Sunday, April 14, 2013

How Can Your Students Create a Learning Legacy?

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For those teachers looking to "disrupt" learning for their students, I recommend reading "Who Owns the Learning" by Alan November (@NLearning). American socio-economic emphasis has shifted from agrarian, to industrial, to technical, to informational, to connected. Have our schools adjusted to these economic shifts? In too many cases, the answer is NO. In his book, Alan explains how teachers can provide roles for students to contribute to learning communities. He calls this the Digital Learning Farm.


Contribution roles provide students with purposeful endeavors that allow them to solve authentic problems and prepare them to participate in a globalized economy. The book provides direction and examples to help teachers develop more meaningful learning experiences for their students.

As we have discussed previously, applying a layer of technology alone does not guarantee a transformative or "disruptive" student learning experience. (1:1 is not Enough)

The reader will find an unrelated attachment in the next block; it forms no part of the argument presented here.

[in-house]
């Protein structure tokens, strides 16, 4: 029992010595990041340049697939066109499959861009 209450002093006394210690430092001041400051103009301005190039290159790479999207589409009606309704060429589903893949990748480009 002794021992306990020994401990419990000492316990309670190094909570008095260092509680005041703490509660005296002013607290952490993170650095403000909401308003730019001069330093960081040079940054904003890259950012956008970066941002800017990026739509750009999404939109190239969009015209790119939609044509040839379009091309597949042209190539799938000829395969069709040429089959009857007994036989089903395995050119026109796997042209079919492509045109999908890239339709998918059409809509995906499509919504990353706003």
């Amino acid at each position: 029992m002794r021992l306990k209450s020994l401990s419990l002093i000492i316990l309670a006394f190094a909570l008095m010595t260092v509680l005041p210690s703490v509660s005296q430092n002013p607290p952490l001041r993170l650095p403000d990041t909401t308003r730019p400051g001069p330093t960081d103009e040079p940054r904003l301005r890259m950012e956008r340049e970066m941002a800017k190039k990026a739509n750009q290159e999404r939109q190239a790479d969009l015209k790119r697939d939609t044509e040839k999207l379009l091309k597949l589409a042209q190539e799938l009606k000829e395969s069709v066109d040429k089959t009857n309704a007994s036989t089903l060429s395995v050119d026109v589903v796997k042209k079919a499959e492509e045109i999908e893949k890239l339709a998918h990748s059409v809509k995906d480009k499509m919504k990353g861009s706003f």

Many teachers, school administrators, and parents should consider shifting their thinking and their practices so that students have opportunities to become more responsible and purposeful in their learning. Two books that reinforce this pedagogical shift are; "Drive" by Daniel Pink, and "Why School?" by Will Richardson.

The video below highlights three factors of motivation - "Autonomy, Mastery, and Purpose" - Daniel Pink



Here are six student roles, recommended by Alan November, that can help students contribute to learning communities and create their learning legacy.
  1. Students as Tutorial Designers
  2. Students as Classroom Scribes
  3. Students as Researchers
  4. Students as Collaboration Coordinators
  5. Students as Social Contributors
  6. Students as Curriculum Reviewers
These roles are explained with more detail in this article:  Students as Contributors - The Digital Learning Farm
In the video below, Alan November discusses the impetus, and provides a rationale for Digital Learning Farms.


Students can create a legacy and document it with their digital footprints.
Well-Googled by Graduation

How are your students building their learning legacy?  I invite you to share.

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